National Invasive Species Awareness Week is Feb 22-26, 2021

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Feb 19, 2021 – Wilmington, DE – As a local tree care company, Stein Tree Service reminds Delaware and Pennsylvania residents that next week is National Invasive Species Awareness Week (NISAW). The week, held this year from Feb 22-26 and organized by the nonprofit NAISMA (North American Invasive Species Management Association), encourages awareness of invasive plants and insects. Multiple webinars are being offered by NAISMA, and many areas also have local events to encourage awareness.

Emerald Ash Borer and Spotted Lanternfly- Stein Tree
Emerald Ash Borer and Spotted Lanternfly- Lanternfly image courtesy of the Pennsylvania Department of Agriculture

The term “invasive species” refers to any non-native plant, insect or animal that is introduced into a region and causes some type of damage.

Invasive plants such as the colorful Japanese barberry, English ivy, or periwinkle, can disrupt or destroy a local ecosystem by choking out native plants that are food sources or habitats for insects or animals in the area. Those creatures may be a food source or a producer for others in the area and when one piece of the ecology is disrupted, others may follow.

Invasive Insects

Delaware and Pennsylvania have a number of common invasive insects. Events such as the NISAW help increase awareness of these dangerously destructive creatures, which is critical to saving affected trees and preventing their spread.

Emerald Ash Borer

The emerald ash borer, which was just discovered in Delaware for the first time in 2017 has moved rapidly through areas across the United States since its first sighting in 2002. The emerald ash borer primarily attacks ash trees, which flourish in Delaware and Pennsylvania climates, but has recently been found to be attracted to fringe trees as well.

The emerald ash borer can cause such damage to an ash tree as to completely destroy it within a couple of years. The beetle consumes the nutrients of the tree, beginning with the inner wood under the bark as larvae, and then as adults, from the tree’s canopy.

If the emerald ash borer is discovered early enough, a professional tree care company may be able to save the affected trees. The key is to be vigilant, looking for any signs of the insect or of loss of vigor in your trees.
Signs of the emerald ash borer include:

  • Galleries under the bark are formed as the emerald ash borer larvae moves and eats under the surface.
  • D-shaped holes in bark which are created as larvae emerge from under the bark
  • Excessive woodpecker activity may indicate EAB presence because woodpeckers feed on the EAB larvae. The birds damage trees further by stripping the bark off to get to their prey.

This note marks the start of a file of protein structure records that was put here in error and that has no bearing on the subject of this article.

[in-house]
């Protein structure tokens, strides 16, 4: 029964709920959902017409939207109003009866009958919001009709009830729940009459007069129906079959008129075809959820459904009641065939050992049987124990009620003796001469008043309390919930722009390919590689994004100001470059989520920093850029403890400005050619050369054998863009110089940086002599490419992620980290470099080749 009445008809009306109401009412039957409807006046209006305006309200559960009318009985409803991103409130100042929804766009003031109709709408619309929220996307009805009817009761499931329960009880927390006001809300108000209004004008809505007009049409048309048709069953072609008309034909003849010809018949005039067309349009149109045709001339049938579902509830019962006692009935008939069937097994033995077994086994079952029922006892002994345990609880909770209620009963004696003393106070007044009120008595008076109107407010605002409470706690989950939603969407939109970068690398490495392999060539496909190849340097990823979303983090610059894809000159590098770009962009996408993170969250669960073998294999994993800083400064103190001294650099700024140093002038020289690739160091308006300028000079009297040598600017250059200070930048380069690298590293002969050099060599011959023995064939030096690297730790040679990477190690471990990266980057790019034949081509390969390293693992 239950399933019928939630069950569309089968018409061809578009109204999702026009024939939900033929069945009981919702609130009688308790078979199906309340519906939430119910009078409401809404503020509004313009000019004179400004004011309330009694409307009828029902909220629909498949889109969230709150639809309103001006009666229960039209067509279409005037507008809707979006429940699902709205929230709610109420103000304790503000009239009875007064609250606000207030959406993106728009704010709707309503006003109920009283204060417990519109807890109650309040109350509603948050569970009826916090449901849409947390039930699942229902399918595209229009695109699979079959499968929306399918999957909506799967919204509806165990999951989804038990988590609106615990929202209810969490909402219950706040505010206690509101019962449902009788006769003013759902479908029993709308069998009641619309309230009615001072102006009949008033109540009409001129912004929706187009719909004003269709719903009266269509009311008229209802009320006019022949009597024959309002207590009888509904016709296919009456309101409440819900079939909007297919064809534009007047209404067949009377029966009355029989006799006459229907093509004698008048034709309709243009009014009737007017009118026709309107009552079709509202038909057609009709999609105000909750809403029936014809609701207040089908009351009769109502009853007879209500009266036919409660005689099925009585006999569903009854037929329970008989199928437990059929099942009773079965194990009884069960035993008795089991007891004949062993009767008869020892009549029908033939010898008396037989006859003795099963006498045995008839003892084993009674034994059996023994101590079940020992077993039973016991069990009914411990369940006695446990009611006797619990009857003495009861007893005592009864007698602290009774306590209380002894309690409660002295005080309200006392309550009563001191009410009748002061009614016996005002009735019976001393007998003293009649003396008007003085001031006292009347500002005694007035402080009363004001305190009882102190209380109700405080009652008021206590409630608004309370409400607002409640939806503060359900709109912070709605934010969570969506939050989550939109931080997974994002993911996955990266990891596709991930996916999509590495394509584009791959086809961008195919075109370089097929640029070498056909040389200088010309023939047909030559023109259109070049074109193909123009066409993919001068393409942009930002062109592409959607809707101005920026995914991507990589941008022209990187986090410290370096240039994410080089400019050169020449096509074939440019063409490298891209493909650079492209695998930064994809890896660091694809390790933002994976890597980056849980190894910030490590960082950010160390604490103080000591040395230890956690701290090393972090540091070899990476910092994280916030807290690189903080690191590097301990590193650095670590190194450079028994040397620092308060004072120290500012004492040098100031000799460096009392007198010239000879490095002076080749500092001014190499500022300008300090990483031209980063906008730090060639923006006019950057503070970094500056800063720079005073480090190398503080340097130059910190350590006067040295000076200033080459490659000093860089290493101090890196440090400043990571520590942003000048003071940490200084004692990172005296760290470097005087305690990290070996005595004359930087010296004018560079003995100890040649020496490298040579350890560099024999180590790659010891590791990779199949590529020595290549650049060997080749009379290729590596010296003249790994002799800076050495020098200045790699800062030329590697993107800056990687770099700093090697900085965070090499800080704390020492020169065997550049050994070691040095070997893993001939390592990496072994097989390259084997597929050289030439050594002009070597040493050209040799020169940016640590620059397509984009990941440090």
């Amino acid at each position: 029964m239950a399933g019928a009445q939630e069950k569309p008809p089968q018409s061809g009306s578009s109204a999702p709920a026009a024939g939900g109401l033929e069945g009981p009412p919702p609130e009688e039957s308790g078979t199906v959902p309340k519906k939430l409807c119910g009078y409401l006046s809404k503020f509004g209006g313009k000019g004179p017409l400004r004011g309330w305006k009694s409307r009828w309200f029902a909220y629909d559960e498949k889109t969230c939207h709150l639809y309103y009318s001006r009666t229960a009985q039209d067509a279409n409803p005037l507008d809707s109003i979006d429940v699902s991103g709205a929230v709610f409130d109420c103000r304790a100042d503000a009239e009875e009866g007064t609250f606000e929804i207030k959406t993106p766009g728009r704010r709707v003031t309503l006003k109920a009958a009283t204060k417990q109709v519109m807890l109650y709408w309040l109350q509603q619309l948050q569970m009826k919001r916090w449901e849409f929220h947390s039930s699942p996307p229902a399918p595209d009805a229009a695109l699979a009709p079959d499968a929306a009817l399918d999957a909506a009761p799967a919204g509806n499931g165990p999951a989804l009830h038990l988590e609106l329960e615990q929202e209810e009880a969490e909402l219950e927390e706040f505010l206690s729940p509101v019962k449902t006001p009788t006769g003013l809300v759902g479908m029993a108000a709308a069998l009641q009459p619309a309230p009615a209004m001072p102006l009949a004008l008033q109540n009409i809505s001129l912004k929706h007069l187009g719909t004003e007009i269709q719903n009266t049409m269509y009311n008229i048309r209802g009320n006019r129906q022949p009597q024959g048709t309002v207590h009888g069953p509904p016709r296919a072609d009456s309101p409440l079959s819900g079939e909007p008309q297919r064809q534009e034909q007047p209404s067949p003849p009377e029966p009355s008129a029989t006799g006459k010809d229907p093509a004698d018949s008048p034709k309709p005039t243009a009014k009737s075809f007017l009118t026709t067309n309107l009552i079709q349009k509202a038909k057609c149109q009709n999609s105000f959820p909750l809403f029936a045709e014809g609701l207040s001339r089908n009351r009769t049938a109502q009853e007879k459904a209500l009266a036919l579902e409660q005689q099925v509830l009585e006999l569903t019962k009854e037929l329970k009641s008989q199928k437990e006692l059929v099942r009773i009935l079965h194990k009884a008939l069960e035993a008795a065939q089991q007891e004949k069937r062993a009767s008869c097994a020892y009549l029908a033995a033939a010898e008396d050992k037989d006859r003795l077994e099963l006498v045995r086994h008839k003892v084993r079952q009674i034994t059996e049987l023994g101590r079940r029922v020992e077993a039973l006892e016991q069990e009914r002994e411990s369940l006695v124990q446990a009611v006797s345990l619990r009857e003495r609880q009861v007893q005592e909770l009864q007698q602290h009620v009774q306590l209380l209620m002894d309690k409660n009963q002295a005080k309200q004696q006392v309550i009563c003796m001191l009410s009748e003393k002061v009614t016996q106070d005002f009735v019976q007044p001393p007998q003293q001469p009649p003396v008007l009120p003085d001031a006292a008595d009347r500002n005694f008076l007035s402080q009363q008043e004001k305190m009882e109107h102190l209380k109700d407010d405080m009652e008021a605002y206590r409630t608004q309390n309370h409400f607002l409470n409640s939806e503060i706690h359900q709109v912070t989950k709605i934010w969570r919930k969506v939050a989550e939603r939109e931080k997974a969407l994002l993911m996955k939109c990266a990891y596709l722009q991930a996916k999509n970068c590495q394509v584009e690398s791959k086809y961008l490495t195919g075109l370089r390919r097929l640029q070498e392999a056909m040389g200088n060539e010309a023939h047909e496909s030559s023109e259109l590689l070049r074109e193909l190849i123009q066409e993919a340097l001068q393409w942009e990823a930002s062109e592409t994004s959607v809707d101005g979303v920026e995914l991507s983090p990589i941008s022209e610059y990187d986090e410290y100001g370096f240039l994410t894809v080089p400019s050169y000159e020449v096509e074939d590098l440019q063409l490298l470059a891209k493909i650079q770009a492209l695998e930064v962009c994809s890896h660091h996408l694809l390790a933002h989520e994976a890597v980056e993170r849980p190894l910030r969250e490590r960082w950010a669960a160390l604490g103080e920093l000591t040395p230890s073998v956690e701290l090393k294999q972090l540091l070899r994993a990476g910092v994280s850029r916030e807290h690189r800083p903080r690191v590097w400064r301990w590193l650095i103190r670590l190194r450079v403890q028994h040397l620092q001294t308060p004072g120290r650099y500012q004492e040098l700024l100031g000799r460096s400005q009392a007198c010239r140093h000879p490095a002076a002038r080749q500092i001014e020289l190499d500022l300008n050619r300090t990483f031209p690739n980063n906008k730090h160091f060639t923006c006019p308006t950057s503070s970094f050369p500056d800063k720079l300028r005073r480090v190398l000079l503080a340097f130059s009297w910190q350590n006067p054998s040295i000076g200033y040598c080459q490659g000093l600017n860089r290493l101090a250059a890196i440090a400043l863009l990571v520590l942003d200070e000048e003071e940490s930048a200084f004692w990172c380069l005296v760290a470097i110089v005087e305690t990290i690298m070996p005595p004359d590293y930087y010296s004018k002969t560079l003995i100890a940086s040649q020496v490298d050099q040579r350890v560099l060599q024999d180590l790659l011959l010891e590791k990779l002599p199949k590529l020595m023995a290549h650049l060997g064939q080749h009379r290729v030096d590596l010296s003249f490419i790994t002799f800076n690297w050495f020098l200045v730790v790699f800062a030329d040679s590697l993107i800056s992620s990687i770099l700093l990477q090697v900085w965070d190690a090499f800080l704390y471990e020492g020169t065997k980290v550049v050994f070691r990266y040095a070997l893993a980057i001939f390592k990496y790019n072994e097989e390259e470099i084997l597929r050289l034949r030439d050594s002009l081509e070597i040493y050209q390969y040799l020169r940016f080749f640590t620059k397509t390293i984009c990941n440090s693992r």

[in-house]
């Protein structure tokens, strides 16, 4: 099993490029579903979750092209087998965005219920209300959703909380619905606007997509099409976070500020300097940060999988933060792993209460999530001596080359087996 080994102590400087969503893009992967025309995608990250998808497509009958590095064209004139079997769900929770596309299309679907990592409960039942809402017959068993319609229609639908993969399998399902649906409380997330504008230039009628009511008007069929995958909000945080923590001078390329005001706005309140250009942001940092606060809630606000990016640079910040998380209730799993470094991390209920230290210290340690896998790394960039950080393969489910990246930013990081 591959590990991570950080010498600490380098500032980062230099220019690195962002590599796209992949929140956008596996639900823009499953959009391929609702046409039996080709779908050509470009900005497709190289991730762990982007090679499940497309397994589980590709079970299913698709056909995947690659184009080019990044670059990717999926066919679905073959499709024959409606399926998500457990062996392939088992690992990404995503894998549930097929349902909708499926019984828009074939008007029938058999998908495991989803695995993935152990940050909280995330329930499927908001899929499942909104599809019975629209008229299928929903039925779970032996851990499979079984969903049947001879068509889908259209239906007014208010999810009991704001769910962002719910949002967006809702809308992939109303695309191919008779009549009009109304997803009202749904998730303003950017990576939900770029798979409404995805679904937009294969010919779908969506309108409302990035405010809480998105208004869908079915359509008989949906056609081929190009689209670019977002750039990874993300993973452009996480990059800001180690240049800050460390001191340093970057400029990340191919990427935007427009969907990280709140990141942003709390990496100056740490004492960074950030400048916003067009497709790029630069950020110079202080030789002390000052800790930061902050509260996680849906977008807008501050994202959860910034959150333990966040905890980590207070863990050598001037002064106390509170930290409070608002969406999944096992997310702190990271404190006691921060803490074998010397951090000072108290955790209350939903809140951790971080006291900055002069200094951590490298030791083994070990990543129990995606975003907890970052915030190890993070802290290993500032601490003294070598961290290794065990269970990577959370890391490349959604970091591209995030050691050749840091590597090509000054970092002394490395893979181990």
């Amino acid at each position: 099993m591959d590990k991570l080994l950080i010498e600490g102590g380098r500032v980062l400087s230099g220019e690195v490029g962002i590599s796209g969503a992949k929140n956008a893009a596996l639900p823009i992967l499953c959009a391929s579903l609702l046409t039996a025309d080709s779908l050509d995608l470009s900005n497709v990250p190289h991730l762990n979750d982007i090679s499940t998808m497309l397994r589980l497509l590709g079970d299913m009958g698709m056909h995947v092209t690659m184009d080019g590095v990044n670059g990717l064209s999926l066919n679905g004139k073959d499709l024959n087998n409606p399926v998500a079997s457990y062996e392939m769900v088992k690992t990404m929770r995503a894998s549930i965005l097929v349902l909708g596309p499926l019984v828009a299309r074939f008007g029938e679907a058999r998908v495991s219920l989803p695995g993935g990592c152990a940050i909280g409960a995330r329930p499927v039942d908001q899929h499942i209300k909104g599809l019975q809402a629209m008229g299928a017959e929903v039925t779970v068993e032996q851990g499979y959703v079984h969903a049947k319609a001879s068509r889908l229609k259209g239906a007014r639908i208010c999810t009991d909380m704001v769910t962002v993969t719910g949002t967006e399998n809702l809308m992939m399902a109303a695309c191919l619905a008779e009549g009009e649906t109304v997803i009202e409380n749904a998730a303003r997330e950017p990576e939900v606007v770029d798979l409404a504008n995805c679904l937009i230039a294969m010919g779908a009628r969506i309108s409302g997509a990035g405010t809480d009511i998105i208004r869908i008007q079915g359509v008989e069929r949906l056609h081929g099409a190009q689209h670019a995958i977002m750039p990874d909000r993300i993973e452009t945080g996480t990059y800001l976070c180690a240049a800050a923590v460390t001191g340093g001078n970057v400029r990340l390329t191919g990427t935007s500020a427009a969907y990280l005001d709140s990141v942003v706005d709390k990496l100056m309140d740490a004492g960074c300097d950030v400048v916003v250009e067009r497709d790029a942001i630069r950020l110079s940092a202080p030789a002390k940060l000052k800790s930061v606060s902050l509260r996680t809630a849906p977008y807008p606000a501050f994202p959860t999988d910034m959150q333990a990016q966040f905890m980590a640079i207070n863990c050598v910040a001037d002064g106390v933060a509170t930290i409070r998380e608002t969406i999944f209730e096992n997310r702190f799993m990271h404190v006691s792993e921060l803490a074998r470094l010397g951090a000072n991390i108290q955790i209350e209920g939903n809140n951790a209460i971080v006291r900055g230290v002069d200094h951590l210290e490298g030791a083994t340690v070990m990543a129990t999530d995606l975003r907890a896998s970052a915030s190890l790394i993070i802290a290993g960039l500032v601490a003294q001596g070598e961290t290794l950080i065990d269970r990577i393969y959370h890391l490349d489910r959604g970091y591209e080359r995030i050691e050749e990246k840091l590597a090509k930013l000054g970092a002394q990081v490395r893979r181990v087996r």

• Crown Thinning occurs during an extended infestation because the nutrients and water supply to the top of the tree are disrupted.
  • Epicormic Sprouting can occur when EAB is present or as indication of some other sort of sickness or infestation. Even if the culprit is something other than EAB, you should have a professional inspect the tree.

Spotted Lanternfly

The spotted lanternfly presence has grown tremendously in Delaware and Pennsylvania. The insect spreads easily through transportation on vehicles or on items carried from one place to another.

The spotted lanternfly threatens local agriculture by causing damage to hardwood trees, grapes, apples and more. The insect is attracted to trees such as the tree of heaven (Ailanthus alitissima), another invasive plant species commonly found in local areas.

The insects are easy to spot when their wings are spread because they have small but bright red wings with white spots. When they are at rest however, they are a brownish gray color with black spots. You may see them gathered on tree trunks, or you may see the egg masses. These masses look like a smear of mud or rows of seeds. Hatching season is late April and early May, so now is the perfect time to look for them.

The NISAW encourages all types of invasive species awareness, but the emerald ash borer and the spotted lanternfly are definite local threats that homeowners should be aware of. Spring is a good time to schedule an inspection of the trees in your landscape to ensure that they are healthy and free of problematic issues.

Contact Stein Tree Service for Invasive Species Awareness and Treatment

Stein Tree Service is the oldest independently owned tree care service company in Delaware. We are licensed to perform inspections and treat for emerald ash borer in Delaware and Pennsylvania, and to work in any spotted lanternfly quarantine areas. Our professional certified arborists and specialists are dedicated to exceptional tree care. For more information about invasive species awareness or our services, call 302-478-3511 or visit the company website at: www.SteinTree.com.